Battle over Colony resort property enters new stage

Article Courtesy of The Herald-Tribune
By Chris Wille

Published June 17, 2018

A hearing set on the legality of Longboard Key’s demolition order

SARASOTA — The battle over the shuttered and decrepit Colony Beach & Tennis Resort continues with another lawsuit.

Condominium owners Andy Adams and Sheldon and Carol Rabin are challenging the validity of the Town of Longboat Key’s emergency demolition order issued May 31. The suit also questions the constitutionality of the application of the town’s demolition code in this case.

The suit seeks a temporary injunction to stop the town from proceeding with the order until a hearing is held before the 12th Judicial Circuit Court. That hearing is scheduled for Wednesday.

The lawsuit filed Friday by the Law Offices of Lobeck and Hanson contends that the town’s emergency demolition code violates the plaintiffs’ due-process rights and “constitutes an impermissible taking of their property without adequate and proper notice and an opportunity to be heard.” The order stipulated that demolition could occur on or after June 15.

“The principal objection is the emergency nature of this notice,” Dan Lobeck said. The property must threaten “imminent danger” to the public. “Those emergency conditions don’t exist here.”

Andy Adams owns 70 of the property’s 237 condo units under his Colony Beach Investors LLC. The Rabins own two.

Longboat Key issued the emergency order for the buildings at the vermin- and termite-infested resort after deeming the condos to be “unsafe and unfit.” The town commissioned an independent engineering firm to examine the buildings on three occasions, and the reports stated that the Colony site was a public nuisance with dangerous structures in unsafe conditions.

Once a world-class destination, the Colony collapsed in a legal quagmire about a decade ago, was closed and continued to deteriorate.

As required by the town demolition code, the building official and fire marshal determined the conditions of the structures threatened the public’s health, safety and welfare.

But the owners’ lawsuit argues that “imminent” danger to citizens does not exist because the town requires the entire property to be fenced, and the resort’s governing condominium association bans entry by both the public and the owners.

An engineer’s report attached to the lawsuit concedes that the units have deteriorated but found “no rational basis” for complete demolition in 10 days. The owners argue that the buildings “are in no way in danger of ‘imminent collapse’ and do not otherwise meet the requirements for emergency demolition ... even if that section of the town’s code could be lawfully applied.”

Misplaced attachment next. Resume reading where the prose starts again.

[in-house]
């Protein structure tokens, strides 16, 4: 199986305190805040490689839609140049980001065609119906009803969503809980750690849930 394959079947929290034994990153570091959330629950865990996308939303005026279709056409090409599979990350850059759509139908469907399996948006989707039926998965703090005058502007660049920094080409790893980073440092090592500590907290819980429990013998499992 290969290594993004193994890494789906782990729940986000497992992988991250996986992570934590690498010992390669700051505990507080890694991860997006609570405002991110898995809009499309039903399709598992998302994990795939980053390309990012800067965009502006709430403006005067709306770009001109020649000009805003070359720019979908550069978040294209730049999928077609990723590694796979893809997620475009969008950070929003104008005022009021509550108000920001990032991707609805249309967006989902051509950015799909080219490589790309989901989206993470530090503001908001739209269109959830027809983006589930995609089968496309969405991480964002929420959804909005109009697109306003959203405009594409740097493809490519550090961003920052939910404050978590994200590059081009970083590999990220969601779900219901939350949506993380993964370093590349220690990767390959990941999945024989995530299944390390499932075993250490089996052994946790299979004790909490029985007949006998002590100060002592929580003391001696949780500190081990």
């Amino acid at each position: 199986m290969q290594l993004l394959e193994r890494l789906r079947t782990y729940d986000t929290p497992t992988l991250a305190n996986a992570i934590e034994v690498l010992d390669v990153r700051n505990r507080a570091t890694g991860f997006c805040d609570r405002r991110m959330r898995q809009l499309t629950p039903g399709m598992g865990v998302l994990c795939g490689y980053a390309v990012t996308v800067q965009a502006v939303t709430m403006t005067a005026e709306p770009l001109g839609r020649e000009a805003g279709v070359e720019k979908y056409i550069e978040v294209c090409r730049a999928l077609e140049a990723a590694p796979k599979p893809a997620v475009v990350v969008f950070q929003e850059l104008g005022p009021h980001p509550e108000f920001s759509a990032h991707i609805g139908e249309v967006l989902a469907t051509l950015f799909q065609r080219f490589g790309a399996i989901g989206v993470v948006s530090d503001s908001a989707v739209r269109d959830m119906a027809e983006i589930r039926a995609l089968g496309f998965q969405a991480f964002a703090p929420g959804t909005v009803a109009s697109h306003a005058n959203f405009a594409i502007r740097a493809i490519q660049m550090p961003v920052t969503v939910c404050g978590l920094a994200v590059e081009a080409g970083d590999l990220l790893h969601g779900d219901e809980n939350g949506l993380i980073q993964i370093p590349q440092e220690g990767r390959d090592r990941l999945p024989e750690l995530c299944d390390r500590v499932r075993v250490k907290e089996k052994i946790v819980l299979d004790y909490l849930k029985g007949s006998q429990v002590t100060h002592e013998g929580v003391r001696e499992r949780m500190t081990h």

Allen Parsons, the town’s Planning, Zoning and Building director, said Saturday that the demolition was necessary. “The town’s foremost priority remains the health, safety and welfare of its citizens and visitors. The town is proceeding with actions to help ensure that, following all due-process efforts.”

Also on Saturday, Chuck Whittall, founder and president of Orlando-based Unicorp National Developments, said the company is making progress in its plan to build a 166-room-hotel, 78-condominium St. Regis Hotel and Residences at the site. The Town of Longboat Key approved the Unicorp proposal in mid-March. The company already owns about 67 percent of the condominiums as well as 95 percent of the recreational and commercial property.

Other lawsuits, one filed by Adams, one by the Rabins, contend that Unicorp must have the consent of all owners and lien holders as state statutes require.

But Whittall is proceeding with a lawsuit that would strip the holdout owners of the ability to halt the redevelopment of the property by dissolving the condo association without its members’ consent on the grounds that the property is decrepit and a threat to public safety. A favorable ruling on those grounds would supersede the usual procedure that requires 95 percent of the members to agree to terminate the association.

The association board has already signed a development agreement with Unicorp.

But Whittall’s suit seeks “judicial termination,” Lobeck said. The statute that allows that kind of termination also requires a public sale. Whether Unicorp would accept the highest bid to gain control of the property is a matter of conjecture.

At one point, Whittall offered to pay $170,000 for each condo, with an extra $100,000 for units in the midrise building and a $200,000 bonus for beachfront units — a $40 million-plus package.

Blake Fleetwood, who had been rejecting buyout offers and opposed the proposed redevelopment of the once-renowned resort, sold his two beachfront units to Unicorp in a contract signed several weeks ago.

One sold for $370,801, the other for $170,851, according to public warrant deeds.

“I settled because the town attorney’s illegal and odious campaign to trample the rights of homeowners and force them out is too powerful for one person to resist,” he said Monday. “This is not unusual. All across the country towns seek, in the name of economic development, to condemn perfectly viable neighborhoods as blighted so they can enrich a private investor.”

Fleetwood’s contract also stipulates that he would waive his power to appeal the town commission’s decision to authorize the redevelopment of the 17.6-acre tract. He also resigned from the board of the Colony’s condominium association, relinquishing his ability to influence decisions about the property’s future.

“This is a real tragedy for 237 homeowners who lost their life’s savings,” he said.

The Adams-Rabin lawsuit implores the court to take jurisdiction over the case, stating: “Plaintiffs have no adequate remedy at law and require the assistance AND intervention of this court to protect their property interests.”

Lobeck said his goal is a court ruling that forces the issue back to the Longboat Key commission.